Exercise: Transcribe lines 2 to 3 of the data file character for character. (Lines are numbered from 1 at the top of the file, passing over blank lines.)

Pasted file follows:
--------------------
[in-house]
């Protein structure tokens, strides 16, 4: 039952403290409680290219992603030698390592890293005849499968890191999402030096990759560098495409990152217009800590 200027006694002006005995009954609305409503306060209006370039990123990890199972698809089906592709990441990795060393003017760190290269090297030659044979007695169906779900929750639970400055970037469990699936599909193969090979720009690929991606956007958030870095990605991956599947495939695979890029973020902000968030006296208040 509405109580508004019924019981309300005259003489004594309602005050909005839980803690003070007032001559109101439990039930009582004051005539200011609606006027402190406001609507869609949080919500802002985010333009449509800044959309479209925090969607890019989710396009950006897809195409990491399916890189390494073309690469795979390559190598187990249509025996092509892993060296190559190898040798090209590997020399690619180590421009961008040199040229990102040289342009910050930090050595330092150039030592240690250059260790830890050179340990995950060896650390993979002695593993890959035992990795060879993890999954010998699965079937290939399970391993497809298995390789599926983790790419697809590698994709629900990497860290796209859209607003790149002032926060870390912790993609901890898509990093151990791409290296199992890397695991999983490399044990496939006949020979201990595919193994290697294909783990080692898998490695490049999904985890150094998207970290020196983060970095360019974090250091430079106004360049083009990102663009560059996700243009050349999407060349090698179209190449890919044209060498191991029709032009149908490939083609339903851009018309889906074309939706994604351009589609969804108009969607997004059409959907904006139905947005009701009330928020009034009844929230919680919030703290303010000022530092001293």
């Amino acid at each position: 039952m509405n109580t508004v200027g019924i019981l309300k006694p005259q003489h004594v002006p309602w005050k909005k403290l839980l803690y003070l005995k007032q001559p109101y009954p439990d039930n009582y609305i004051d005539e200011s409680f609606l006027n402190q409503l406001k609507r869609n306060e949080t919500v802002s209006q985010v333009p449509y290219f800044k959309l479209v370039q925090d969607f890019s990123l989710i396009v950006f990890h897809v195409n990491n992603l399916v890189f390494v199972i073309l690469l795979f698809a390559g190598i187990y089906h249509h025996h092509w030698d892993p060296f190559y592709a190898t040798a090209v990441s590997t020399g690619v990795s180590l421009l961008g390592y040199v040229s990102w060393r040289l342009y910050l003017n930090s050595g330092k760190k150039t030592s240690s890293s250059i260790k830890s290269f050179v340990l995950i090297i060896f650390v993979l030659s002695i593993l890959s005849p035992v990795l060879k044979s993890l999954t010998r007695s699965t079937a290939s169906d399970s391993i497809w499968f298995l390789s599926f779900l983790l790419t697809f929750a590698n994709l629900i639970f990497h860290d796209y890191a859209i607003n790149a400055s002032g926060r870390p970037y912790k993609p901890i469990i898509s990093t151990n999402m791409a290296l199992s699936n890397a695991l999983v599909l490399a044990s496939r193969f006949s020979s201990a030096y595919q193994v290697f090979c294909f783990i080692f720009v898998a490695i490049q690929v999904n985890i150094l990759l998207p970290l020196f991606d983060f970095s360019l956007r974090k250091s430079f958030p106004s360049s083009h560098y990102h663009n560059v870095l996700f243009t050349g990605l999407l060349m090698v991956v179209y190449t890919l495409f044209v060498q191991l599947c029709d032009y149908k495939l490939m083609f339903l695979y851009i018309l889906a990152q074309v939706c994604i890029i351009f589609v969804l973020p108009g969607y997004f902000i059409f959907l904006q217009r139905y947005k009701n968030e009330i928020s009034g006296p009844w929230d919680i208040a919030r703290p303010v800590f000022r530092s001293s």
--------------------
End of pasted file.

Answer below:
């Protein structure tokens, strides 16, 4: 039952403290409680290219992603030698390592890293005849499968890191999402030096990759560098495409990152217009800590 200027006694002006005995009954609305409503306060209006370039990123990890199972698809089906592709990441990795060393003017760190290269090297030659044979007695169906779900929750639970400055970037469990699936599909193969090979720009690929991606956007958030870095990605991956599947495939695979890029973020902000968030006296208040 509405109580508004019924019981309300005259003489004594309602005050909005839980803690003070007032001559109101439990039930009582004051005539200011609606006027402190406001609507869609949080919500802002985010333009449509800044959309479209925090969607890019989710396009950006897809195409990491399916890189390494073309690469795979390559190598187990249509025996092509892993060296190559190898040798090209590997020399690619180590421009961008040199040229990102040289342009910050930090050595330092150039030592240690250059260790830890050179340990995950060896650390993979002695593993890959035992990795060879993890999954010998699965079937290939399970391993497809298995390789599926983790790419697809590698994709629900990497860290796209859209607003790149002032926060870390912790993609901890898509990093151990791409290296199992890397695991999983490399044990496939006949020979201990595919193994290697294909783990080692898998490695490049999904985890150094998207970290020196983060970095360019974090250091430079106004360049083009990102663009560059996700243009050349999407060349090698179209190449890919044209060498191991029709032009149908490939083609339903851009018309889906074309939706994604351009589609969804108009969607997004059409959907904006139905947005009701009330928020009034009844929230919680919030703290303010000022530092001293």
């Amino acid at each position: 039952m509405n109580t508004v200027g019924i019981l309300k006694p005259q003489h004594v002006p309602w005050k909005k403290l839980l803690y003070l005995k007032q001559p109101y009954p439990d039930n009582y609305i004051d005539e200011s409680f609606l006027n402190q409503l406001k609507r869609n306060e949080t919500v802002s209006q985010v333009p449509y290219f800044k959309l479209v370039q925090d969607f890019s990123l989710i396009v950006f990890h897809v195409n990491n992603l399916v890189f390494v199972i073309l690469l795979f698809a390559g190598i187990y089906h249509h025996h092509w030698d892993p060296f190559y592709a190898t040798a090209v990441s590997t020399g690619v990795s180590l421009l961008g390592y040199v040229s990102w060393r040289l342009y910050l003017n930090s050595g330092k760190k150039t030592s240690s890293s250059i260790k830890s290269f050179v340990l995950i090297i060896f650390v993979l030659s002695i593993l890959s005849p035992v990795l060879k044979s993890l999954t010998r007695s699965t079937a290939s169906d399970s391993i497809w499968f298995l390789s599926f779900l983790l790419t697809f929750a590698n994709l629900i639970f990497h860290d796209y890191a859209i607003n790149a400055s002032g926060r870390p970037y912790k993609p901890i469990i898509s990093t151990n999402m791409a290296l199992s699936n890397a695991l999983v599909l490399a044990s496939r193969f006949s020979s201990a030096y595919q193994v290697f090979c294909f783990i080692f720009v898998a490695i490049q690929v999904n985890i150094l990759l998207p970290l020196f991606d983060f970095s360019l956007r974090k250091s430079f958030p106004s360049s083009h560098y990102h663009n560059v870095l996700f243009t050349g990605l999407l060349m090698v991956v179209y190449t890919l495409f044209v060498q191991l599947c029709d032009y149908k495939l490939m083609f339903l695979y851009i018309l889906a990152q074309v939706c994604i890029i351009f589609v969804l973020p108009g969607y997004f902000i059409f959907l904006q217009r139905y947005k009701n968030e009330i928020s009034g006296p009844w929230d919680i208040a919030r703290p303010v800590f000022r530092s001293s």